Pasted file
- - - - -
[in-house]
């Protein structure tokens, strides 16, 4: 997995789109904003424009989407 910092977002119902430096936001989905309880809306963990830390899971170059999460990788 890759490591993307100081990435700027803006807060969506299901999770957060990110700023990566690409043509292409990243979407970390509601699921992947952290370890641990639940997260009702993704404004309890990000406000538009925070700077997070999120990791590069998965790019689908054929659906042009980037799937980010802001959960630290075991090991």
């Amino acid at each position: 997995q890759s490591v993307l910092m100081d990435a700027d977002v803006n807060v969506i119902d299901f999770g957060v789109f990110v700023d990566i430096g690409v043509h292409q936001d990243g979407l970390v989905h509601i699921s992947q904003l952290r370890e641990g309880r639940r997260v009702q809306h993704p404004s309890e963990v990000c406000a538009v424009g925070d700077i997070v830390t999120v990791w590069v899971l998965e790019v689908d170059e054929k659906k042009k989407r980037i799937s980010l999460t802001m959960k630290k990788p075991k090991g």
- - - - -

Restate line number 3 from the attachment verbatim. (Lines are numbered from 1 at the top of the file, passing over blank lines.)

């Amino acid at each position: 997995q890759s490591v993307l910092m100081d990435a700027d977002v803006n807060v969506i119902d299901f999770g957060v789109f990110v700023d990566i430096g690409v043509h292409q936001d990243g979407l970390v989905h509601i699921s992947q904003l952290r370890e641990g309880r639940r997260v009702q809306h993704p404004s309890e963990v990000c406000a538009v424009g925070d700077i997070v830390t999120v990791w590069v899971l998965e790019v689908d170059e054929k659906k042009k989407r980037i799937s980010l999460t802001m959960k630290k990788p075991k090991g």